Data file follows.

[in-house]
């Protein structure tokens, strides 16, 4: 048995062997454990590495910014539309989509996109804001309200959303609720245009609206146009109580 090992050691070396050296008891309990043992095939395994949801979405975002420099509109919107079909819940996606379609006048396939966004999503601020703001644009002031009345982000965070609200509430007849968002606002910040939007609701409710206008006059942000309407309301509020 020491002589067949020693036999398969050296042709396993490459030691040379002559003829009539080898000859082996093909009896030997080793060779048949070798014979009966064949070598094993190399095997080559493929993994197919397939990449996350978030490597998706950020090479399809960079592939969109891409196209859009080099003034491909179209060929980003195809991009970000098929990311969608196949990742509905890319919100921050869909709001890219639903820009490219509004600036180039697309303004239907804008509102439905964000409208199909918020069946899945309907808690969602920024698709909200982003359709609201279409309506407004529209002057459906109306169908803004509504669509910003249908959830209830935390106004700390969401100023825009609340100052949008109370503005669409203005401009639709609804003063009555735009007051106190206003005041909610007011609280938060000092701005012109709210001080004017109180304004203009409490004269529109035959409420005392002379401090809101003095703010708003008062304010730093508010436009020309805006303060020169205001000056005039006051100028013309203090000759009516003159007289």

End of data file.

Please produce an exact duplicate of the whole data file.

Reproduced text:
[in-house]
């Protein structure tokens, strides 16, 4: 048995062997454990590495910014539309989509996109804001309200959303609720245009609206146009109580 090992050691070396050296008891309990043992095939395994949801979405975002420099509109919107079909819940996606379609006048396939966004999503601020703001644009002031009345982000965070609200509430007849968002606002910040939007609701409710206008006059942000309407309301509020 020491002589067949020693036999398969050296042709396993490459030691040379002559003829009539080898000859082996093909009896030997080793060779048949070798014979009966064949070598094993190399095997080559493929993994197919397939990449996350978030490597998706950020090479399809960079592939969109891409196209859009080099003034491909179209060929980003195809991009970000098929990311969608196949990742509905890319919100921050869909709001890219639903820009490219509004600036180039697309303004239907804008509102439905964000409208199909918020069946899945309907808690969602920024698709909200982003359709609201279409309506407004529209002057459906109306169908803004509504669509910003249908959830209830935390106004700390969401100023825009609340100052949008109370503005669409203005401009639709609804003063009555735009007051106190206003005041909610007011609280938060000092701005012109709210001080004017109180304004203009409490004269529109035959409420005392002379401090809101003095703010708003008062304010730093508010436009020309805006303060020169205001000056005039006051100028013309203090000759009516003159007289």